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King defends UK economic policy

26/01/2011 14:44
The Bank of England has robustly defended the UK government’s economic strategy, urging it to stick to tough public spending cuts in spite of shock figures showing the inflation-prone economy shrunk at the end of last year.

Mervyn King, the bank governor, said the economy’s 0.5 per cent contraction in the fourth quarter proved the recovery would be “choppy”. But he used the economic weakness to defend the central bank’s ultra-loose monetary policy in the face of high inflation.

Mr King said the British economy was “well placed for a return to sustained, balanced growth”.

He told a Newcastle audience there would be ups and downs but added: “The right course has been set and it is important to maintain it.”

But Mr King said households would have to accept a period of austerity because of the need to raise consumption taxes and cut spending to bring the deficit under control.

The central bank neither could, nor should, try to prevent that squeeze in living standards, “half of which is coming in the form of higher prices and half in earnings rising at a lower rate than normal”, he said.

The governor predicted inflation would soon rise to between 4 per cent and 5 per cent, more than double the bank’s 2 per cent target.

Markets reacted with concern. Sterling fell to a two-and-a-half month low against the dollar, dropping 1.5 per cent to stand at $1.58.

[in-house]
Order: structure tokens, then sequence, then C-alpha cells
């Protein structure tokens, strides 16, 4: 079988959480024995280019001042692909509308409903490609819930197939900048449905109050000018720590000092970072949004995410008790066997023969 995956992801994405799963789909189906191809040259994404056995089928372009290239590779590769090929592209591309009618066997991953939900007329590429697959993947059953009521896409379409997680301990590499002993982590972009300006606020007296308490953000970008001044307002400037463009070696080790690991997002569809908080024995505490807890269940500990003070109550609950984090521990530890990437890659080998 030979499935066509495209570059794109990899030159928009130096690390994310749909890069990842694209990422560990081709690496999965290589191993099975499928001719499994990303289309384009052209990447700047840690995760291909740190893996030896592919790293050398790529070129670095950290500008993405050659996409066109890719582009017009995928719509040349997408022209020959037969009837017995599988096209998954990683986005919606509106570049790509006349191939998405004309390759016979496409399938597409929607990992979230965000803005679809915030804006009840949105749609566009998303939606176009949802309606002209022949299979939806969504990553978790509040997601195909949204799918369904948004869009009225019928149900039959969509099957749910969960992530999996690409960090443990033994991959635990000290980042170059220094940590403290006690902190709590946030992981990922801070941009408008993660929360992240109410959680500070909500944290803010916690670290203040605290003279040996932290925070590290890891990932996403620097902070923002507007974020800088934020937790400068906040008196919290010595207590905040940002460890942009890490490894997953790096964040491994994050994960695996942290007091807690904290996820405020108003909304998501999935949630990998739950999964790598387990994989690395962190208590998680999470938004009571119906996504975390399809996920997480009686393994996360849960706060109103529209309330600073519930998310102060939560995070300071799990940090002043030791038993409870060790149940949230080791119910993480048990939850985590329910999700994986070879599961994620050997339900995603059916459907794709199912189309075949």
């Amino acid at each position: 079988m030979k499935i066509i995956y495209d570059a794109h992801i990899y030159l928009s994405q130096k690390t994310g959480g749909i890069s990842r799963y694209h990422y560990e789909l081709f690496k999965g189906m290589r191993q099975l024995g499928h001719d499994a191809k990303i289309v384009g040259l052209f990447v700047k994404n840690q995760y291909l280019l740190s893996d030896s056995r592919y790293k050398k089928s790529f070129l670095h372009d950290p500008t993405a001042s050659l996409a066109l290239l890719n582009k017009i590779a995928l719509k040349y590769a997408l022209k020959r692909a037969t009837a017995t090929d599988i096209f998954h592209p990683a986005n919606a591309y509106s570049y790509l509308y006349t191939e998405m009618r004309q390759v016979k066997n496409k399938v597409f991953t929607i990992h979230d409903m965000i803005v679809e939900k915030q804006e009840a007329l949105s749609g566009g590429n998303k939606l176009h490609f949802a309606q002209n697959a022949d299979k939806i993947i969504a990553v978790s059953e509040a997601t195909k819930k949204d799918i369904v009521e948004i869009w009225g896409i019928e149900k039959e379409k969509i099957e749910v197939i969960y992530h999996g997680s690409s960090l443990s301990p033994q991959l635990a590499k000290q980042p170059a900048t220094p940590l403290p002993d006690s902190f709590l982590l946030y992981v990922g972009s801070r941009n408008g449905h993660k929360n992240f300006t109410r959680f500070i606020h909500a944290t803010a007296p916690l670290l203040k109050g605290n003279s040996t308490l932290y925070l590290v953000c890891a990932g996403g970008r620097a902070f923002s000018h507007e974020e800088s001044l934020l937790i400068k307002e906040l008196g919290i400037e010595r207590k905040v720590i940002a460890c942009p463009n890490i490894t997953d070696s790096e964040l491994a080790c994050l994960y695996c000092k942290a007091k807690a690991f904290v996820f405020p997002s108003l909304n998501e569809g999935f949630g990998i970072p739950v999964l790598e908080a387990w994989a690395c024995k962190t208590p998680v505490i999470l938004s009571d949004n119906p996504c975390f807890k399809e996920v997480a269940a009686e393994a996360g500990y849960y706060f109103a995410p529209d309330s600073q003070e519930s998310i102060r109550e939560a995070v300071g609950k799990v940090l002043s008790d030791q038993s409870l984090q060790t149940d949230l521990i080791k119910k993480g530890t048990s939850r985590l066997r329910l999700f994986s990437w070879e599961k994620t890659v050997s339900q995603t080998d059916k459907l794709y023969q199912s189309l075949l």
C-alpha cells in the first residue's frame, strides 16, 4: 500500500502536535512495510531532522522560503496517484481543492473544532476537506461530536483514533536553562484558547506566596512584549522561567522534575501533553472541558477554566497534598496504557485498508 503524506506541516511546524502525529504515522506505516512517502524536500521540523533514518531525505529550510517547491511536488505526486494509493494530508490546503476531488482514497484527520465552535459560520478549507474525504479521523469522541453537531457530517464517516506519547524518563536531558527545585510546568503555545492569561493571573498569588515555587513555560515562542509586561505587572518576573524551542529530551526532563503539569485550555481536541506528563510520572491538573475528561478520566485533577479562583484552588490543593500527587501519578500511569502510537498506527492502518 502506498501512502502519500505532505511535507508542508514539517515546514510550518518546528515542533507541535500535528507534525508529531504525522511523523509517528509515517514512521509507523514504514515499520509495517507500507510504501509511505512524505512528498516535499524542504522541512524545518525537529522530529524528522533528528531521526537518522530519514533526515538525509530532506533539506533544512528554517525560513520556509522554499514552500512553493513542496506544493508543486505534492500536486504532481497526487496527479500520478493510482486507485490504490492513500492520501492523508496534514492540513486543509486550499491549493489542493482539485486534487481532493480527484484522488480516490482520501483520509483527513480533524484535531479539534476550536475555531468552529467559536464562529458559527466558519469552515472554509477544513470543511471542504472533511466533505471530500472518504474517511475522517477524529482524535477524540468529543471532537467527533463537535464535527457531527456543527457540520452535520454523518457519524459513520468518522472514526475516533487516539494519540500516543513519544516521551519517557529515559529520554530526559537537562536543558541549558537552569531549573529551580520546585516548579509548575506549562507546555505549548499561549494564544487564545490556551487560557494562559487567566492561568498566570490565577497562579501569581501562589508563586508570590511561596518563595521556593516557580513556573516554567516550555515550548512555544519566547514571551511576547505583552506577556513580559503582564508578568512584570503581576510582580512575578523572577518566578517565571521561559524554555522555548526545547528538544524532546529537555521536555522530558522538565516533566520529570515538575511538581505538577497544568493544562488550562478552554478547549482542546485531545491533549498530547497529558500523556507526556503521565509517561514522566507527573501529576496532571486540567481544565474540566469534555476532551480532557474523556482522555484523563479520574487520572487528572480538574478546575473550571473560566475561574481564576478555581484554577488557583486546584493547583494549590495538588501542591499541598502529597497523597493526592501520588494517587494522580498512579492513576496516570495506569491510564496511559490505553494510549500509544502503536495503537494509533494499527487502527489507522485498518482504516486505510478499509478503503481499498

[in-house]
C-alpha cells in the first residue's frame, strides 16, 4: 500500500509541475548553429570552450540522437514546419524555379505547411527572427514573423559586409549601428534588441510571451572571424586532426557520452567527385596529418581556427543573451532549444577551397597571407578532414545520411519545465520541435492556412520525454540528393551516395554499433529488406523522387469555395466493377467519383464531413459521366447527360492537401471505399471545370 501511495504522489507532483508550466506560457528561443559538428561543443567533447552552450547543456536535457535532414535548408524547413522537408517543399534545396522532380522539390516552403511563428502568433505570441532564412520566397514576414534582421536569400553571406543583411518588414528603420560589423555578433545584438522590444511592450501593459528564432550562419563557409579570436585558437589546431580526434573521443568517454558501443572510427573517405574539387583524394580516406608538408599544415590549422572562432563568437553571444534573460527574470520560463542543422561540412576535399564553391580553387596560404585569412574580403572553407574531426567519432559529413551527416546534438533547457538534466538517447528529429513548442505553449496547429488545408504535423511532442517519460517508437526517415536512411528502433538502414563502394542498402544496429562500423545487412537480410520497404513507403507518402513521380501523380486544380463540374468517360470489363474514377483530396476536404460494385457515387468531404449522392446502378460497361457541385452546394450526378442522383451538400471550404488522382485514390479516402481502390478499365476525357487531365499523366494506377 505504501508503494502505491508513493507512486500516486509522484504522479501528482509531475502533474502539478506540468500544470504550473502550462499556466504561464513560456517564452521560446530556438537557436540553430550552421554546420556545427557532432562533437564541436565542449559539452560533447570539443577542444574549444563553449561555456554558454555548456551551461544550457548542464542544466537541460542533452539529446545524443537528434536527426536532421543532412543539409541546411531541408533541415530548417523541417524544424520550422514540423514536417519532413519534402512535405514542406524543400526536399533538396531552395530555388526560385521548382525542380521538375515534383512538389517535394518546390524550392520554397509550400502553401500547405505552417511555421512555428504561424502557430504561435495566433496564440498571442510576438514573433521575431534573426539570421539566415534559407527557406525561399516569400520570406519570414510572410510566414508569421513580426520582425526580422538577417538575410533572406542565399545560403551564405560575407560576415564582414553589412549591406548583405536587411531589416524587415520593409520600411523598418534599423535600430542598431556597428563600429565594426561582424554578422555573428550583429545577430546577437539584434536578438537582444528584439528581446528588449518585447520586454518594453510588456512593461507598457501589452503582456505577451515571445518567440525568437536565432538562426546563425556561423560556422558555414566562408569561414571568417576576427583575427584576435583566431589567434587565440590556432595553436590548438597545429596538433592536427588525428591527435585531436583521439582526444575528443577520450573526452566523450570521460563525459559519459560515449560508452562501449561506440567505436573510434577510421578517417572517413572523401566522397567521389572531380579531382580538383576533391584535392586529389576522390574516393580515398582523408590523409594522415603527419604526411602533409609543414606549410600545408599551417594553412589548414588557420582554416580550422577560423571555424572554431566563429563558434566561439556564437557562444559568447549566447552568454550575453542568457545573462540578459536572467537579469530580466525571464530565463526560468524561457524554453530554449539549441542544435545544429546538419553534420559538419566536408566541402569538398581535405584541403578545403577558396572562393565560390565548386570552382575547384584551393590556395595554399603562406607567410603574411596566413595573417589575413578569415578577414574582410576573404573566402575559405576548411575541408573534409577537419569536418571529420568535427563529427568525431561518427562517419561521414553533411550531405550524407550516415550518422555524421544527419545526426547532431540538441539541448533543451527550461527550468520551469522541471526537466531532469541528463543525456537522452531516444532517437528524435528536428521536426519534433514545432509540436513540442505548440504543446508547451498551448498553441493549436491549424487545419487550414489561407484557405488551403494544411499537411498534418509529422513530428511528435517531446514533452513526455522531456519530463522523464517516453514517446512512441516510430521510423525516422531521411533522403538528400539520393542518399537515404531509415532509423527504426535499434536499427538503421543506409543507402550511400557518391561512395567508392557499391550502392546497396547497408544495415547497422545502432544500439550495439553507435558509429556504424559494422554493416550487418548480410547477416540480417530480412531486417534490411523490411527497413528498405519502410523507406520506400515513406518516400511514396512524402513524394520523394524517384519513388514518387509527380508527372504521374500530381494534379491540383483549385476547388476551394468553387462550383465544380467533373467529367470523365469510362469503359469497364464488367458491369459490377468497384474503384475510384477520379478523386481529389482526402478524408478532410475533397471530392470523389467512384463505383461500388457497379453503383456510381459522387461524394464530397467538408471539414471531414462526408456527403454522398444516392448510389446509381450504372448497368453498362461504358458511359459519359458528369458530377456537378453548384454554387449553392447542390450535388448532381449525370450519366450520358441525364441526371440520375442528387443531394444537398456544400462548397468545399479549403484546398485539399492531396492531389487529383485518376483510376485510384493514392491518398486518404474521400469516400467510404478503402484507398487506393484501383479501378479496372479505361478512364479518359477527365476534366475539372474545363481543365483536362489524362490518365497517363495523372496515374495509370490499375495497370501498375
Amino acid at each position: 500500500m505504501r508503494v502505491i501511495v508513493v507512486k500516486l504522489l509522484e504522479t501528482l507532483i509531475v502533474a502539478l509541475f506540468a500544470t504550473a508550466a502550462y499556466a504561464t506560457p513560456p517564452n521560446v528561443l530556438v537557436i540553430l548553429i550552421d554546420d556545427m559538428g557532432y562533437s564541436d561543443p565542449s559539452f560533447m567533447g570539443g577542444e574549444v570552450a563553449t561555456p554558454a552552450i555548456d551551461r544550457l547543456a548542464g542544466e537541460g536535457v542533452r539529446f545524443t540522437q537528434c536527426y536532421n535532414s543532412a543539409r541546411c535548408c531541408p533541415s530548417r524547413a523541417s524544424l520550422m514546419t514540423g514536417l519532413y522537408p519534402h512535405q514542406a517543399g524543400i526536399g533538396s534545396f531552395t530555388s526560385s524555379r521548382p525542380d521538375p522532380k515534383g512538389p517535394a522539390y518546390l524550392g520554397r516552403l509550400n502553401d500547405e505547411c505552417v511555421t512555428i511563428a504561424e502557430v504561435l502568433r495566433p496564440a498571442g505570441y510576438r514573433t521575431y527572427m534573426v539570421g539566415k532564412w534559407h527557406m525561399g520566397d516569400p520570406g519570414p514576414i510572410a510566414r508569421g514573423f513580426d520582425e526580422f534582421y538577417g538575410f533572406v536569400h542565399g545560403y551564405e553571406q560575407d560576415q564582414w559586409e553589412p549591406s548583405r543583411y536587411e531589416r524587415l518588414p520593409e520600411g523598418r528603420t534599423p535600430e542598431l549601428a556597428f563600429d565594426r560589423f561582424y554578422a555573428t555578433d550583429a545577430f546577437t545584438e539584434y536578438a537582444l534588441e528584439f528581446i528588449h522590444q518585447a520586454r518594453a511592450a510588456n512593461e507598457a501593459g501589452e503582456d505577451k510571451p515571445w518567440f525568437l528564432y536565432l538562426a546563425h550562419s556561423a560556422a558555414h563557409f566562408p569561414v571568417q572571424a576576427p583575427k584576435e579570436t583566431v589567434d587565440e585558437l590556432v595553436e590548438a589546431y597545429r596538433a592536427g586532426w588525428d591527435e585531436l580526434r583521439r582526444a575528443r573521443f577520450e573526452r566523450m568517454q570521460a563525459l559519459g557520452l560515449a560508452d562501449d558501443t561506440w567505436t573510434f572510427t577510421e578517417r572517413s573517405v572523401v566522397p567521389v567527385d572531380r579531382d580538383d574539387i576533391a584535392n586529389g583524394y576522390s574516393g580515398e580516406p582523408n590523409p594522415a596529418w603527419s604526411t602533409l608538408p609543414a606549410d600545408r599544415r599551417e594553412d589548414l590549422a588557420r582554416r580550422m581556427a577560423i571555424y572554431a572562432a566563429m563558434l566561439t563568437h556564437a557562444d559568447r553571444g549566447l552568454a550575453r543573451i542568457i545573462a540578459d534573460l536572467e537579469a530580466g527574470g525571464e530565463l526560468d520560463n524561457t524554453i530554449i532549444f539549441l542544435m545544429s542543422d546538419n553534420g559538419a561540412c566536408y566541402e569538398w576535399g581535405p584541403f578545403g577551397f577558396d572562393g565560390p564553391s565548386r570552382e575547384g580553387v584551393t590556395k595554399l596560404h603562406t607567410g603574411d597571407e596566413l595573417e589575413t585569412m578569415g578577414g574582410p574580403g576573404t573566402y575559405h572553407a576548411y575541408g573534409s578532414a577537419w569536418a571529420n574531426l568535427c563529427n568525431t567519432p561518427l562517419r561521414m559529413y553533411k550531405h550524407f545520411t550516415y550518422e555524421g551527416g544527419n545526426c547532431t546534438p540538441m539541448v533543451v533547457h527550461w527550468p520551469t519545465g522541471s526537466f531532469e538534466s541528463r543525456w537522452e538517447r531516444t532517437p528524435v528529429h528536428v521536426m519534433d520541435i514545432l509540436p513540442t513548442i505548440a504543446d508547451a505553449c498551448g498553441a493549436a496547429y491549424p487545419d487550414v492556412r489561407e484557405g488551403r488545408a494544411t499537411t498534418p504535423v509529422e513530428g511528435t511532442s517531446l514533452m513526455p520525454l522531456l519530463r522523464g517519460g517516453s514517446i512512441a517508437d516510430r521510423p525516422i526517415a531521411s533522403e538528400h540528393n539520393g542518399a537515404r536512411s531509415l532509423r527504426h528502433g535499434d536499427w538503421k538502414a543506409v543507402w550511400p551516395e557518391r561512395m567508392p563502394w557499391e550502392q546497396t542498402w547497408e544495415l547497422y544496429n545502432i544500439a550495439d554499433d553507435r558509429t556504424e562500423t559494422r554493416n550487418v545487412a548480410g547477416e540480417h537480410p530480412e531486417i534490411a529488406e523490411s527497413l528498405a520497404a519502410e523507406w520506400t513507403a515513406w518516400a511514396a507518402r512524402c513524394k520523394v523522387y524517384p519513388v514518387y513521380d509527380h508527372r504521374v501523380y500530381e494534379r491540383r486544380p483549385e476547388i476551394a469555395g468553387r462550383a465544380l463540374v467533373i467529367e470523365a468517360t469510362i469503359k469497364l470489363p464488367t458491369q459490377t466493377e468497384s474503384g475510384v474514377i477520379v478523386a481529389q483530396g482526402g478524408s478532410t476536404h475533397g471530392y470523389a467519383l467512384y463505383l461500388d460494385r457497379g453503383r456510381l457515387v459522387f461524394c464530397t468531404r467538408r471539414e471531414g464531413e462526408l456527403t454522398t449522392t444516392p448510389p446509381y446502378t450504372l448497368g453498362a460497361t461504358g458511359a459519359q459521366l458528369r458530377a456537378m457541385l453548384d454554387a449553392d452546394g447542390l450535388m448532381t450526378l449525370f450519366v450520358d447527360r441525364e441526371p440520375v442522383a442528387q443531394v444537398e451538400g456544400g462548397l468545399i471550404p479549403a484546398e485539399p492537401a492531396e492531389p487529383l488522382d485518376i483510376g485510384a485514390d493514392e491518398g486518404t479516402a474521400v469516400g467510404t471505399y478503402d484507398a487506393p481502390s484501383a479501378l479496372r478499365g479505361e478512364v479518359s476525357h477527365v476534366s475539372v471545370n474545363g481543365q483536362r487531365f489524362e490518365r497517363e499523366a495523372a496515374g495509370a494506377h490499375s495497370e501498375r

Gilt yields fell sharply at short maturities as investors reassessed expectations of interest rate rises.

George Osborne, the chancellor, and the governor are united in their belief that Britain’s structural deficit should be eliminated within four years, but they now face a tough adversary in the abrasive Ed Balls, the new shadow chancellor, who argues that the ­priority should be growth. The economic debate at Westminster has been transformed in a matter of days. This week Sir Richard Lambert, outgoing chief of the CBI, the employers’ group, ­bolstered Mr Balls’ case by criticising the coalition’s growth strategy.

“My advice to George Osborne is don’t blame the weather: change your mind, get a Plan B, get a policy for jobs and growth and do it quickly,” Mr Balls said, claiming that the economy was too fragile to withstand cuts.

But the chancellor insisted he would not be “blown off course”, pointing out that the Office for National Statistics had said that December snow had lopped 0.5 per cent off growth in its preliminary figures, which would otherwise have been flat.

“There is no question of changing a fiscal plan that has established international credibility on the back of one very cold month,” Mr Osborne said.

Most economists discounted the effect of snow, but warned that the underlying figures showed weakness in the economy as fiscal tightening began.

In spite of rising inflation, Mr King refuted any suggestion that the Bank might have gone too far in lowering interest rates to 0.5 per cent and pumping £200bn into the economy.